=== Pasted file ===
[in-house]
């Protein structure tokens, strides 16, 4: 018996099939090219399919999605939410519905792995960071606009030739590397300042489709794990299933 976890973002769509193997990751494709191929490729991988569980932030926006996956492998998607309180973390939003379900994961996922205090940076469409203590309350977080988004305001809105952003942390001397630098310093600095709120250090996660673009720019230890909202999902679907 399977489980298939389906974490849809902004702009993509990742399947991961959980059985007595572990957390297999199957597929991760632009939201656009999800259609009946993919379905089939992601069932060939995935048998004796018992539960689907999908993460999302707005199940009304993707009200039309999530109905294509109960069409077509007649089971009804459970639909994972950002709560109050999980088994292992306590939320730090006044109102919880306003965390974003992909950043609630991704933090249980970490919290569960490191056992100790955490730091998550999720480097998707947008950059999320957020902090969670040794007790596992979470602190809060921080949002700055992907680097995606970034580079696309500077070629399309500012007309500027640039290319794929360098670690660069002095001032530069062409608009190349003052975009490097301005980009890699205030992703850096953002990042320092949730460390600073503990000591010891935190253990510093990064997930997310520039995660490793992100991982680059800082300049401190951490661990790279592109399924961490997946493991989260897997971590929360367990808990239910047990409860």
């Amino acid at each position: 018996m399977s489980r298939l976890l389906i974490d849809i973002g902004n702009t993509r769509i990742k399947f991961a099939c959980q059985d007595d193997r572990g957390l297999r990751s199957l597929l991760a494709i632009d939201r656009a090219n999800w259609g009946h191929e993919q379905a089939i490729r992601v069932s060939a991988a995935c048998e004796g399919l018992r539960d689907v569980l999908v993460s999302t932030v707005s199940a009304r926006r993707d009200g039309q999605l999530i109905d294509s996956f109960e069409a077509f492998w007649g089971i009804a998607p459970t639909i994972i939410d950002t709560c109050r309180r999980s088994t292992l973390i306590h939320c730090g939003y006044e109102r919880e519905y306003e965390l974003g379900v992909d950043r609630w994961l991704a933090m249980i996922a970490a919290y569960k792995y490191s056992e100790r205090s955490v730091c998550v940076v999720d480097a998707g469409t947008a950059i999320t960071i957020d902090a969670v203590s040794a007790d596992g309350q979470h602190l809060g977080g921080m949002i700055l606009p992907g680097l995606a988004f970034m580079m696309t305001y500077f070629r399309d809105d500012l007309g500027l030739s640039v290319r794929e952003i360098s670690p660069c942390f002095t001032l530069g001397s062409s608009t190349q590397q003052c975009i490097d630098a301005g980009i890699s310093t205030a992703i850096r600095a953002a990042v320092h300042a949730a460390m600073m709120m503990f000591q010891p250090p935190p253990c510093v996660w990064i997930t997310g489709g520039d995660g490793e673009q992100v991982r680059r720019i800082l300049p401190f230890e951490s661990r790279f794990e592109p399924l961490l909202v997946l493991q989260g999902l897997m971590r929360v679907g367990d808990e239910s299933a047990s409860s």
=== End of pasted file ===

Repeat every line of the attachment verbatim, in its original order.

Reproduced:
[in-house]
């Protein structure tokens, strides 16, 4: 018996099939090219399919999605939410519905792995960071606009030739590397300042489709794990299933 976890973002769509193997990751494709191929490729991988569980932030926006996956492998998607309180973390939003379900994961996922205090940076469409203590309350977080988004305001809105952003942390001397630098310093600095709120250090996660673009720019230890909202999902679907 399977489980298939389906974490849809902004702009993509990742399947991961959980059985007595572990957390297999199957597929991760632009939201656009999800259609009946993919379905089939992601069932060939995935048998004796018992539960689907999908993460999302707005199940009304993707009200039309999530109905294509109960069409077509007649089971009804459970639909994972950002709560109050999980088994292992306590939320730090006044109102919880306003965390974003992909950043609630991704933090249980970490919290569960490191056992100790955490730091998550999720480097998707947008950059999320957020902090969670040794007790596992979470602190809060921080949002700055992907680097995606970034580079696309500077070629399309500012007309500027640039290319794929360098670690660069002095001032530069062409608009190349003052975009490097301005980009890699205030992703850096953002990042320092949730460390600073503990000591010891935190253990510093990064997930997310520039995660490793992100991982680059800082300049401190951490661990790279592109399924961490997946493991989260897997971590929360367990808990239910047990409860």
């Amino acid at each position: 018996m399977s489980r298939l976890l389906i974490d849809i973002g902004n702009t993509r769509i990742k399947f991961a099939c959980q059985d007595d193997r572990g957390l297999r990751s199957l597929l991760a494709i632009d939201r656009a090219n999800w259609g009946h191929e993919q379905a089939i490729r992601v069932s060939a991988a995935c048998e004796g399919l018992r539960d689907v569980l999908v993460s999302t932030v707005s199940a009304r926006r993707d009200g039309q999605l999530i109905d294509s996956f109960e069409a077509f492998w007649g089971i009804a998607p459970t639909i994972i939410d950002t709560c109050r309180r999980s088994t292992l973390i306590h939320c730090g939003y006044e109102r919880e519905y306003e965390l974003g379900v992909d950043r609630w994961l991704a933090m249980i996922a970490a919290y569960k792995y490191s056992e100790r205090s955490v730091c998550v940076v999720d480097a998707g469409t947008a950059i999320t960071i957020d902090a969670v203590s040794a007790d596992g309350q979470h602190l809060g977080g921080m949002i700055l606009p992907g680097l995606a988004f970034m580079m696309t305001y500077f070629r399309d809105d500012l007309g500027l030739s640039v290319r794929e952003i360098s670690p660069c942390f002095t001032l530069g001397s062409s608009t190349q590397q003052c975009i490097d630098a301005g980009i890699s310093t205030a992703i850096r600095a953002a990042v320092h300042a949730a460390m600073m709120m503990f000591q010891p250090p935190p253990c510093v996660w990064i997930t997310g489709g520039d995660g490793e673009q992100v991982r680059r720019i800082l300049p401190f230890e951490s661990r790279f794990e592109p399924l961490l909202v997946l493991q989260g999902l897997m971590r929360v679907g367990d808990e239910s299933a047990s409860s």